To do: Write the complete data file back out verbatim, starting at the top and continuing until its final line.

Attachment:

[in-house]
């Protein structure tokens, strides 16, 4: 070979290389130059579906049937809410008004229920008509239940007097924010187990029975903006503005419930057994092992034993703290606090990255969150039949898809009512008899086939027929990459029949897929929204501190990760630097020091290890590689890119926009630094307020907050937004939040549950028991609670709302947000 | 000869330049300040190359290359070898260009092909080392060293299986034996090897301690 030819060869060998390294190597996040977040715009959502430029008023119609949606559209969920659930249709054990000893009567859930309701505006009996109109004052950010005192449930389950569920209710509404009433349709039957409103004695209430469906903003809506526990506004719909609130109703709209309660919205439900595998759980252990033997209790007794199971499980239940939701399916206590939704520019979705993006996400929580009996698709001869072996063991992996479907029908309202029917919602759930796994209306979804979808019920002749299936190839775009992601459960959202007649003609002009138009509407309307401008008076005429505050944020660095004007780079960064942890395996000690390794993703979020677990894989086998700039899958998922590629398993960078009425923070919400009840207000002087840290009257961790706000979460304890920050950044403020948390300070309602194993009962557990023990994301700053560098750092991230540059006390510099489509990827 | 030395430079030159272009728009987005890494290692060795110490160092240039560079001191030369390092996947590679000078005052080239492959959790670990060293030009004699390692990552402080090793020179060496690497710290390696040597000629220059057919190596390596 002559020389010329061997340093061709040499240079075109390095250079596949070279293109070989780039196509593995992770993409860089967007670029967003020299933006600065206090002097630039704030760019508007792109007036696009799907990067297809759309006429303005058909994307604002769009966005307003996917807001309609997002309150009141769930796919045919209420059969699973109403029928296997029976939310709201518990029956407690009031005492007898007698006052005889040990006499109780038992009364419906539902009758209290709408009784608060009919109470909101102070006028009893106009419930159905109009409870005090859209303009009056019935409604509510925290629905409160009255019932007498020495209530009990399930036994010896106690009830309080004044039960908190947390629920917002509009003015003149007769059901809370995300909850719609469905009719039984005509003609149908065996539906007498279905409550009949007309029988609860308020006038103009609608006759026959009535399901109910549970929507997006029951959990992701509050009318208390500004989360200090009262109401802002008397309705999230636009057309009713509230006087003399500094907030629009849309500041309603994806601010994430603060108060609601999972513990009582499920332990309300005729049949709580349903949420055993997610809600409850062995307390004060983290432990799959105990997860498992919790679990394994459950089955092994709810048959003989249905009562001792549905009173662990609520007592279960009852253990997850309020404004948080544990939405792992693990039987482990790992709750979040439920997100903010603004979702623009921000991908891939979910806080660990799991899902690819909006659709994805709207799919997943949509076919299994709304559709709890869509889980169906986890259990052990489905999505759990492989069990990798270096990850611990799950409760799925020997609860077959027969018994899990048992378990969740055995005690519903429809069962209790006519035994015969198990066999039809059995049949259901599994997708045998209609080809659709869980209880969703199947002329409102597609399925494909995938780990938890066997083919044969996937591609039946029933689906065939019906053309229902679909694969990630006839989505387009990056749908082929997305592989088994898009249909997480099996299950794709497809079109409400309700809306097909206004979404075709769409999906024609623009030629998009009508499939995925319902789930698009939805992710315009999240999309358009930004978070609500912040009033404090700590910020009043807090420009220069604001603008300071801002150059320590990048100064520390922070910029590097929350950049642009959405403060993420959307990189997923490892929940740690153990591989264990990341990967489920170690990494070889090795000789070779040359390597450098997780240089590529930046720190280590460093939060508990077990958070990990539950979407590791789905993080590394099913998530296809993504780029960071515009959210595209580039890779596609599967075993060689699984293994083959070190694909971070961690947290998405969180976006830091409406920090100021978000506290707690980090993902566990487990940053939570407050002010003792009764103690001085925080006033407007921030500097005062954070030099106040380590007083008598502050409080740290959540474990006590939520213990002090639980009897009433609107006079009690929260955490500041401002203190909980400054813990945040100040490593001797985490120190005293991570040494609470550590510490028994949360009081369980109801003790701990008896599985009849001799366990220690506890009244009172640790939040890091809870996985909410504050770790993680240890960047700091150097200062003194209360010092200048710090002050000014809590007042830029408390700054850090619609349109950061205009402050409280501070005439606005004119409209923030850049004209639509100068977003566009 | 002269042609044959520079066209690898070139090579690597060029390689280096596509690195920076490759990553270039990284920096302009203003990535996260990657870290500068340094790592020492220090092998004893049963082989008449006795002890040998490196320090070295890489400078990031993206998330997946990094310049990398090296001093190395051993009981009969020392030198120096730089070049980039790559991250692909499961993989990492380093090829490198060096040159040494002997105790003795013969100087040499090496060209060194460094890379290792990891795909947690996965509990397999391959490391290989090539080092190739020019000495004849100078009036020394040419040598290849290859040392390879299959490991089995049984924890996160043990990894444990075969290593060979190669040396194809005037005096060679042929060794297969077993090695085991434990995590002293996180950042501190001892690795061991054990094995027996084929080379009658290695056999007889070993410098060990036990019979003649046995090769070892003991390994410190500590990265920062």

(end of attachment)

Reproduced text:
[in-house]
């Protein structure tokens, strides 16, 4: 070979290389130059579906049937809410008004229920008509239940007097924010187990029975903006503005419930057994092992034993703290606090990255969150039949898809009512008899086939027929990459029949897929929204501190990760630097020091290890590689890119926009630094307020907050937004939040549950028991609670709302947000 | 000869330049300040190359290359070898260009092909080392060293299986034996090897301690 030819060869060998390294190597996040977040715009959502430029008023119609949606559209969920659930249709054990000893009567859930309701505006009996109109004052950010005192449930389950569920209710509404009433349709039957409103004695209430469906903003809506526990506004719909609130109703709209309660919205439900595998759980252990033997209790007794199971499980239940939701399916206590939704520019979705993006996400929580009996698709001869072996063991992996479907029908309202029917919602759930796994209306979804979808019920002749299936190839775009992601459960959202007649003609002009138009509407309307401008008076005429505050944020660095004007780079960064942890395996000690390794993703979020677990894989086998700039899958998922590629398993960078009425923070919400009840207000002087840290009257961790706000979460304890920050950044403020948390300070309602194993009962557990023990994301700053560098750092991230540059006390510099489509990827 | 030395430079030159272009728009987005890494290692060795110490160092240039560079001191030369390092996947590679000078005052080239492959959790670990060293030009004699390692990552402080090793020179060496690497710290390696040597000629220059057919190596390596 002559020389010329061997340093061709040499240079075109390095250079596949070279293109070989780039196509593995992770993409860089967007670029967003020299933006600065206090002097630039704030760019508007792109007036696009799907990067297809759309006429303005058909994307604002769009966005307003996917807001309609997002309150009141769930796919045919209420059969699973109403029928296997029976939310709201518990029956407690009031005492007898007698006052005889040990006499109780038992009364419906539902009758209290709408009784608060009919109470909101102070006028009893106009419930159905109009409870005090859209303009009056019935409604509510925290629905409160009255019932007498020495209530009990399930036994010896106690009830309080004044039960908190947390629920917002509009003015003149007769059901809370995300909850719609469905009719039984005509003609149908065996539906007498279905409550009949007309029988609860308020006038103009609608006759026959009535399901109910549970929507997006029951959990992701509050009318208390500004989360200090009262109401802002008397309705999230636009057309009713509230006087003399500094907030629009849309500041309603994806601010994430603060108060609601999972513990009582499920332990309300005729049949709580349903949420055993997610809600409850062995307390004060983290432990799959105990997860498992919790679990394994459950089955092994709810048959003989249905009562001792549905009173662990609520007592279960009852253990997850309020404004948080544990939405792992693990039987482990790992709750979040439920997100903010603004979702623009921000991908891939979910806080660990799991899902690819909006659709994805709207799919997943949509076919299994709304559709709890869509889980169906986890259990052990489905999505759990492989069990990798270096990850611990799950409760799925020997609860077959027969018994899990048992378990969740055995005690519903429809069962209790006519035994015969198990066999039809059995049949259901599994997708045998209609080809659709869980209880969703199947002329409102597609399925494909995938780990938890066997083919044969996937591609039946029933689906065939019906053309229902679909694969990630006839989505387009990056749908082929997305592989088994898009249909997480099996299950794709497809079109409400309700809306097909206004979404075709769409999906024609623009030629998009009508499939995925319902789930698009939805992710315009999240999309358009930004978070609500912040009033404090700590910020009043807090420009220069604001603008300071801002150059320590990048100064520390922070910029590097929350950049642009959405403060993420959307990189997923490892929940740690153990591989264990990341990967489920170690990494070889090795000789070779040359390597450098997780240089590529930046720190280590460093939060508990077990958070990990539950979407590791789905993080590394099913998530296809993504780029960071515009959210595209580039890779596609599967075993060689699984293994083959070190694909971070961690947290998405969180976006830091409406920090100021978000506290707690980090993902566990487990940053939570407050002010003792009764103690001085925080006033407007921030500097005062954070030099106040380590007083008598502050409080740290959540474990006590939520213990002090639980009897009433609107006079009690929260955490500041401002203190909980400054813990945040100040490593001797985490120190005293991570040494609470550590510490028994949360009081369980109801003790701990008896599985009849001799366990220690506890009244009172640790939040890091809870996985909410504050770790993680240890960047700091150097200062003194209360010092200048710090002050000014809590007042830029408390700054850090619609349109950061205009402050409280501070005439606005004119409209923030850049004209639509100068977003566009 | 002269042609044959520079066209690898070139090579690597060029390689280096596509690195920076490759990553270039990284920096302009203003990535996260990657870290500068340094790592020492220090092998004893049963082989008449006795002890040998490196320090070295890489400078990031993206998330997946990094310049990398090296001093190395051993009981009969020392030198120096730089070049980039790559991250692909499961993989990492380093090829490198060096040159040494002997105790003795013969100087040499090496060209060194460094890379290792990891795909947690996965509990397999391959490391290989090539080092190739020019000495004849100078009036020394040419040598290849290859040392390879299959490991089995049984924890996160043990990894444990075969290593060979190669040396194809005037005096060679042929060794297969077993090695085991434990995590002293996180950042501190001892690795061991054990094995027996084929080379009658290695056999007889070993410098060990036990019979003649046995090769070892003991390994410190500590990265920062």